Director: Bob Fosse (USA). Year of Release: 1972
How to go forward with this review? I’ve seen Cabaret many times before, have written one fairly detailed review. I’d also like to write something in even more detail if I can find an interested journal. So there’s no need to just say what happened. I’m going to concentrate here on some of the things which occurred to me on this showing, even though I’m more familiar with Cabaret than pretty much any other film.
Of course tonight’s showing was an acknowledgement of the film’s 50th anniversary, but it was also part of a regular programme of LGBT films. As I argued in the article linked above, Cabaret is strongly influenced by, and an advocate of, the sexual revolution of the late 1960s and early 1970s. This does not mean that all of its characters are equally liberated.
We’ll start with the film’s lead Brian Roberts, who is the closest stand in for the audience. Although Brian is liberated, and the one character in the film who is explicitly against the Nazis, his sexual politics are not always exemplary. Cabaret is celebrated as being one of the first ever films to have a trans character. But when Brian double-takes at this character pissing next to him in the toilets, his view of disgust is taken more from sexist sitcoms and picture postcards than from solidarity.
Add to this something which needs plot spoilers, but this article is going to be full of plot spoilers. Towards the end of the film, Sally announces that she is pregnant, but doesn’t know if the father is Brian or the louche aristocrat Max. Even later, Sally says that she’s had an abortion. Brian’s reaction is not one which will help a vulnerable woman who’s just had a dangerous (and then illegal) medical operation. He punches the pillow near to Sally’s head and makes it all about him.
Most strange is the film’s treatment of LGBT rights. The film is based on a play in which the Brian character is explicitly gay. The play is based on novels written by the most definitely gay Christopher Isherwood. And yet in the film Brian just has to look at Sally and he’s falling in love and into bed with her. It is not that gay men never sleep with women. But this does reinforce a trope that gay men aren’t really gay, they just haven’t met the right woman yet.
How promiscuous is Sally?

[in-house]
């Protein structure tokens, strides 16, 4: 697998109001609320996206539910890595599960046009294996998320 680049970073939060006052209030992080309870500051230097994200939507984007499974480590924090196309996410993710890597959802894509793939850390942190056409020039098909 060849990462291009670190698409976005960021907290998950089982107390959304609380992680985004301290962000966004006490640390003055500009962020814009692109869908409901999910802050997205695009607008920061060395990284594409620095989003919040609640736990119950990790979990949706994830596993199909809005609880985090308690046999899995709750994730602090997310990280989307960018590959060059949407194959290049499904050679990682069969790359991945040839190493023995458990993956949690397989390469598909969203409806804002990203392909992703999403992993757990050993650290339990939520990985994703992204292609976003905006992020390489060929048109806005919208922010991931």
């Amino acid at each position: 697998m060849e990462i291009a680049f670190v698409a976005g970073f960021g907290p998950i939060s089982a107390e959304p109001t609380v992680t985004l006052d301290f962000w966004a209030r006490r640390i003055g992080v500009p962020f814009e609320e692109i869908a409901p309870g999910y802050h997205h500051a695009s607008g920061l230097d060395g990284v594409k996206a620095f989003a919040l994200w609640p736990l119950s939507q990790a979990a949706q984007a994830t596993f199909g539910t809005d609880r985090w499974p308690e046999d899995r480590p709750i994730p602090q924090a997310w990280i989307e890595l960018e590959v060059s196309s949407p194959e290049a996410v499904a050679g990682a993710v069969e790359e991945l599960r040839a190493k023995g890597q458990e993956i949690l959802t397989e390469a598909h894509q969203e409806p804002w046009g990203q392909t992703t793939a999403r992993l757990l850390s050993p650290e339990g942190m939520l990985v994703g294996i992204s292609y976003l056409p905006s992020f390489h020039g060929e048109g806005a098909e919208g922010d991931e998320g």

I’m not sure how important this point is, but when I was researching my article on the film, I read a number of reports which categorically asserted that Sally has slept with lots of men. On the one hand, this is not important as a moral issue – if Sally has slept around, it doesn’t make her a worse person. On the other hand, I think such analysis misses the nature of Sally.
It becomes clear early on that Sally is a liar, someone who bigs herself up to enhance her own status. She is always on the verge of being a great film star although she works in a seedy nightclub (the film continually has the problem of explaining how a third-rate nightclub can hold onto an artist like Liza Minelli). This means that there is clearly a great difference between what Sally has done and what she says she’s done.
A number of characters in the film (I counted 3) talk about Sally’s promiscuity. One is Sally herself, generally in her self-enabling schtick. She wants to put forward an image of herself as being liberal and breaking boundaries. The other 2 people who believe that Sally has slept around are Fritz and Natalia. Yet their impression of Sally comes entirely from what Sally has told them.
I have this theory (which can’t be proved because – remember it – this is fiction) that Sally hadn’t slept with anyone before she met Brian. Or that she had, but only with the rich pervs who sleep with her after making promises to advance her film career. Whatever, it is clear that she is a deeply troubled woman who has been told that sleeping around can somehow enhance her social status, but whatever experiences she has had have been much less happy than she is letting on.
When do Brian and Max sleep with each other?
This is probably going into deep “this really doesn’t matter” territory, but has just occurred to me. Excuses if it was perfectly clear to everyone else. At some point in the film, Brian says “screw Maximilian”, Sally responds “I do”, and Brian says “So do I”. I’ve always presumed that Brian was referring to the scene in Max’s villa where the 3 embraced, but Brian passed out almost immediately afterwards.
It’s now obvious that Brian started a relationship with Max after they returned from Berlin after the ‘Tomorrow Belongs To Me’ park scene – in other words he is at least as much of a dick to Sally as Sally is to him. As said, this doesn’t mean too much in the great sphere of things, but it is another contribution against the idea of Brian as reliable (and trustworthy) narrator.
Is any of this important?
Probably not, and I would refer you to my original review which I think captures more of the essence of the film. The comments here are minor quibbles which may slightly miss the most important fact that Cabaret is one of the greatest films ever made, and displays superb politics, music and artistic expertise. But even the best films have slight flaws, which pedants like me need to mention from time to time.